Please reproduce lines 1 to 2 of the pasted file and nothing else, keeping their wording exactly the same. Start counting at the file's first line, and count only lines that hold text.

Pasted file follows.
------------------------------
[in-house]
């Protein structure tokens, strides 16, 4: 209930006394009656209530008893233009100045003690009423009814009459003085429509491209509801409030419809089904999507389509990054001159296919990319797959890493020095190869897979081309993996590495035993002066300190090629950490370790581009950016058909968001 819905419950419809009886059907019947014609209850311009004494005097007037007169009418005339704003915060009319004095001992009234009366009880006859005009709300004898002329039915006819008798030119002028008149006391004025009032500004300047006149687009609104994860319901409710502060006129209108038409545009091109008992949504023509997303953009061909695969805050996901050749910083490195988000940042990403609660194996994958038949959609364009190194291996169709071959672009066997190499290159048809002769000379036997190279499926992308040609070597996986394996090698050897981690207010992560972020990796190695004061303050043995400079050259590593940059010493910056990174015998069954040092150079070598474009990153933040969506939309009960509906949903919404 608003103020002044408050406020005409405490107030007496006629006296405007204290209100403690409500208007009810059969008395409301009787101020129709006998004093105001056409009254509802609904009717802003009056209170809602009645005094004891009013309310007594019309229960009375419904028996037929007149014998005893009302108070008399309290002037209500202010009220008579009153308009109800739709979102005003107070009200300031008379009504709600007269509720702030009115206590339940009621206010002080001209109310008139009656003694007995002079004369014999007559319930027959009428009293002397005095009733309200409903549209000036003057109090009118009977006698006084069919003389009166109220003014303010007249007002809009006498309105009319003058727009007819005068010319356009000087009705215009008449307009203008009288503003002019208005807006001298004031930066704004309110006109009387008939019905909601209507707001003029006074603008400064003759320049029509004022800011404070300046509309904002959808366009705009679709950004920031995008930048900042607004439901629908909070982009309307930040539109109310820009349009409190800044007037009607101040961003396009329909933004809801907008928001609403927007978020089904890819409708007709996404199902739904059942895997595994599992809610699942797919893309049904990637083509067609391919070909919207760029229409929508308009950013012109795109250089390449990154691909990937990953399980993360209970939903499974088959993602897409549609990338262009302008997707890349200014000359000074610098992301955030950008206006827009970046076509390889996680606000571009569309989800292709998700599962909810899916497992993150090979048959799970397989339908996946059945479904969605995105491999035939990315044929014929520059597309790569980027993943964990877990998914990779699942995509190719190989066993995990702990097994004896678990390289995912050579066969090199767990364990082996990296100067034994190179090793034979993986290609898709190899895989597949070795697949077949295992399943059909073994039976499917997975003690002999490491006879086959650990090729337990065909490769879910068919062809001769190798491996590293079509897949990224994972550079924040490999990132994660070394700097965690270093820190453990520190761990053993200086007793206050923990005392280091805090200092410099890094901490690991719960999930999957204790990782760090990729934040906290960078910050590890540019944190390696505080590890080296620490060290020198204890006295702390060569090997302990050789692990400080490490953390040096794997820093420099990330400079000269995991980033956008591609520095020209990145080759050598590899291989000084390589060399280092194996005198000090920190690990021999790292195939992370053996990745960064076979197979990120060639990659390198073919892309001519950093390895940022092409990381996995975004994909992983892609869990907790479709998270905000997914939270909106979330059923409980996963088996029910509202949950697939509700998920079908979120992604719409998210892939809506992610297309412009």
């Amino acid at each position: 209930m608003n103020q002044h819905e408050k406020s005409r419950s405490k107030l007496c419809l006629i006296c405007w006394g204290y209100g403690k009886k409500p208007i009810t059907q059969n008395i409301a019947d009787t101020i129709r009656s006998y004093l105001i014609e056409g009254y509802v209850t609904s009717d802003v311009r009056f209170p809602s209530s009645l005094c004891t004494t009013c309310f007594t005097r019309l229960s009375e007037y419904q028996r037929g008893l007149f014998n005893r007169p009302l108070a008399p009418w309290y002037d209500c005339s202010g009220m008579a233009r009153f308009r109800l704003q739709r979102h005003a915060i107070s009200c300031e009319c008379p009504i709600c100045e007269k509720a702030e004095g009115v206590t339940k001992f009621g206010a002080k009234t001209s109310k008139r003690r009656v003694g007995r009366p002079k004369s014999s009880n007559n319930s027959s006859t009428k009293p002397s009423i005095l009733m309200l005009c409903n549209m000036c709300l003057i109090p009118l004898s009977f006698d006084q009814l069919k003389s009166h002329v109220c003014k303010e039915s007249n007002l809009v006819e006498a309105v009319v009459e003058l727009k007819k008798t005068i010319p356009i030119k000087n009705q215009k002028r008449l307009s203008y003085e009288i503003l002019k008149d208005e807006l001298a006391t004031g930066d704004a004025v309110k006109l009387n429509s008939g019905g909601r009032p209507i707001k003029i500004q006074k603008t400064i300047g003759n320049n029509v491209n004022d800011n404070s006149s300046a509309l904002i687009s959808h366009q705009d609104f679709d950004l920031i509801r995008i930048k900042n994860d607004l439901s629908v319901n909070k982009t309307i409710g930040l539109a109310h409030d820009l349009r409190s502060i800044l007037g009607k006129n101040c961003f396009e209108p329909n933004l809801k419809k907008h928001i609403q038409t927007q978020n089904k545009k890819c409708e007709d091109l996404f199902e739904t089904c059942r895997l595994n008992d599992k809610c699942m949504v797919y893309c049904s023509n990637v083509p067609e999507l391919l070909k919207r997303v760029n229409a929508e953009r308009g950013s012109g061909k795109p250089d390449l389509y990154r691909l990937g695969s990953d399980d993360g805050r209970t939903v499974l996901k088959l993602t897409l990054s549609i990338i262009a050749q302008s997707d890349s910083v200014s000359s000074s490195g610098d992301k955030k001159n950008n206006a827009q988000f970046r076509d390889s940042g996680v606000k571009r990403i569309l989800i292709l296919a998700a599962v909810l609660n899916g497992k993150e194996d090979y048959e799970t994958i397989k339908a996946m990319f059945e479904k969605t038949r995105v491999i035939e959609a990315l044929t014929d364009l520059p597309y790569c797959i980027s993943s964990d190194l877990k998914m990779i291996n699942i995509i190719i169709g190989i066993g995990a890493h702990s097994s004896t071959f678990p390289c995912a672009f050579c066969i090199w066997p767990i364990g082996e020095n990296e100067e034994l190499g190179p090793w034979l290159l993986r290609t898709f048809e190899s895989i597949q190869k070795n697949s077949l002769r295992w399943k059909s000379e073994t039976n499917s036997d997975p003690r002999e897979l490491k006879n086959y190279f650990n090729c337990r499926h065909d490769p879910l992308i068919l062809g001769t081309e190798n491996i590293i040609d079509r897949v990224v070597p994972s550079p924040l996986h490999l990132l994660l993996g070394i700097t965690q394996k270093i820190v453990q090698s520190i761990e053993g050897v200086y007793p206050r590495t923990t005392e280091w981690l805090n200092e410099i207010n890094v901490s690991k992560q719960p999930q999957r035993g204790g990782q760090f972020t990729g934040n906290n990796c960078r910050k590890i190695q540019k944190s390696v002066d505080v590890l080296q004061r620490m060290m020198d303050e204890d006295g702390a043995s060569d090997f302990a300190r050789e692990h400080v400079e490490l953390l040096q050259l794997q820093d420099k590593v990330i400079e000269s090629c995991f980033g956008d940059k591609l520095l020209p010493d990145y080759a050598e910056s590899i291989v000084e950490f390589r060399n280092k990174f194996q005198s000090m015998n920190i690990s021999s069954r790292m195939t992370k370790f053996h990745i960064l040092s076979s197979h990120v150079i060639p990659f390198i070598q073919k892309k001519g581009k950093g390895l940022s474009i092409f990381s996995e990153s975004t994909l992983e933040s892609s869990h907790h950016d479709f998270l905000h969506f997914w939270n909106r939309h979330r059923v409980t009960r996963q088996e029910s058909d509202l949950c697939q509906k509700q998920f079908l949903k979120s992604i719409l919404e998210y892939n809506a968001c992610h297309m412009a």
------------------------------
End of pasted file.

[in-house]
């Protein structure tokens, strides 16, 4: 209930006394009656209530008893233009100045003690009423009814009459003085429509491209509801409030419809089904999507389509990054001159296919990319797959890493020095190869897979081309993996590495035993002066300190090629950490370790581009950016058909968001 819905419950419809009886059907019947014609209850311009004494005097007037007169009418005339704003915060009319004095001992009234009366009880006859005009709300004898002329039915006819008798030119002028008149006391004025009032500004300047006149687009609104994860319901409710502060006129209108038409545009091109008992949504023509997303953009061909695969805050996901050749910083490195988000940042990403609660194996994958038949959609364009190194291996169709071959672009066997190499290159048809002769000379036997190279499926992308040609070597996986394996090698050897981690207010992560972020990796190695004061303050043995400079050259590593940059010493910056990174015998069954040092150079070598474009990153933040969506939309009960509906949903919404 608003103020002044408050406020005409405490107030007496006629006296405007204290209100403690409500208007009810059969008395409301009787101020129709006998004093105001056409009254509802609904009717802003009056209170809602009645005094004891009013309310007594019309229960009375419904028996037929007149014998005893009302108070008399309290002037209500202010009220008579009153308009109800739709979102005003107070009200300031008379009504709600007269509720702030009115206590339940009621206010002080001209109310008139009656003694007995002079004369014999007559319930027959009428009293002397005095009733309200409903549209000036003057109090009118009977006698006084069919003389009166109220003014303010007249007002809009006498309105009319003058727009007819005068010319356009000087009705215009008449307009203008009288503003002019208005807006001298004031930066704004309110006109009387008939019905909601209507707001003029006074603008400064003759320049029509004022800011404070300046509309904002959808366009705009679709950004920031995008930048900042607004439901629908909070982009309307930040539109109310820009349009409190800044007037009607101040961003396009329909933004809801907008928001609403927007978020089904890819409708007709996404199902739904059942895997595994599992809610699942797919893309049904990637083509067609391919070909919207760029229409929508308009950013012109795109250089390449990154691909990937990953399980993360209970939903499974088959993602897409549609990338262009302008997707890349200014000359000074610098992301955030950008206006827009970046076509390889996680606000571009569309989800292709998700599962909810899916497992993150090979048959799970397989339908996946059945479904969605995105491999035939990315044929014929520059597309790569980027993943964990877990998914990779699942995509190719190989066993995990702990097994004896678990390289995912050579066969090199767990364990082996990296100067034994190179090793034979993986290609898709190899895989597949070795697949077949295992399943059909073994039976499917997975003690002999490491006879086959650990090729337990065909490769879910068919062809001769190798491996590293079509897949990224994972550079924040490999990132994660070394700097965690270093820190453990520190761990053993200086007793206050923990005392280091805090200092410099890094901490690991719960999930999957204790990782760090990729934040906290960078910050590890540019944190390696505080590890080296620490060290020198204890006295702390060569090997302990050789692990400080490490953390040096794997820093420099990330400079000269995991980033956008591609520095020209990145080759050598590899291989000084390589060399280092194996005198000090920190690990021999790292195939992370053996990745960064076979197979990120060639990659390198073919892309001519950093390895940022092409990381996995975004994909992983892609869990907790479709998270905000997914939270909106979330059923409980996963088996029910509202949950697939509700998920079908979120992604719409998210892939809506992610297309412009």